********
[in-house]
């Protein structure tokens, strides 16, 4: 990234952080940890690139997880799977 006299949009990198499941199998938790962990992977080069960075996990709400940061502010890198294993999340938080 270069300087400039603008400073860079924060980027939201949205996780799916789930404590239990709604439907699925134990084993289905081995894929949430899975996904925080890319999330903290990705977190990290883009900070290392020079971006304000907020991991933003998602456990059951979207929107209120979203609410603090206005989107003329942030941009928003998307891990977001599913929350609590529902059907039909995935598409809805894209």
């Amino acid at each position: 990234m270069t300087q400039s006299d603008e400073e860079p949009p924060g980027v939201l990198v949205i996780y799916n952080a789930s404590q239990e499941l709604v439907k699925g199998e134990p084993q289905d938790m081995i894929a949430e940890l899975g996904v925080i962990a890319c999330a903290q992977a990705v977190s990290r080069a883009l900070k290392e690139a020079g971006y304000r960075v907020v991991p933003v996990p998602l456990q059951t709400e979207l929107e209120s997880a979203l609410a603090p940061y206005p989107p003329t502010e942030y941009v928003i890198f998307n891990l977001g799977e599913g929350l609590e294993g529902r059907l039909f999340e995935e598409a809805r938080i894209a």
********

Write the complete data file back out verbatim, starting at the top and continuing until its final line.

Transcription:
[in-house]
């Protein structure tokens, strides 16, 4: 990234952080940890690139997880799977 006299949009990198499941199998938790962990992977080069960075996990709400940061502010890198294993999340938080 270069300087400039603008400073860079924060980027939201949205996780799916789930404590239990709604439907699925134990084993289905081995894929949430899975996904925080890319999330903290990705977190990290883009900070290392020079971006304000907020991991933003998602456990059951979207929107209120979203609410603090206005989107003329942030941009928003998307891990977001599913929350609590529902059907039909995935598409809805894209």
């Amino acid at each position: 990234m270069t300087q400039s006299d603008e400073e860079p949009p924060g980027v939201l990198v949205i996780y799916n952080a789930s404590q239990e499941l709604v439907k699925g199998e134990p084993q289905d938790m081995i894929a949430e940890l899975g996904v925080i962990a890319c999330a903290q992977a990705v977190s990290r080069a883009l900070k290392e690139a020079g971006y304000r960075v907020v991991p933003v996990p998602l456990q059951t709400e979207l929107e209120s997880a979203l609410a603090p940061y206005p989107p003329t502010e942030y941009v928003i890198f998307n891990l977001g799977e599913g929350l609590e294993g529902r059907l039909f999340e995935e598409a809805r938080i894209a």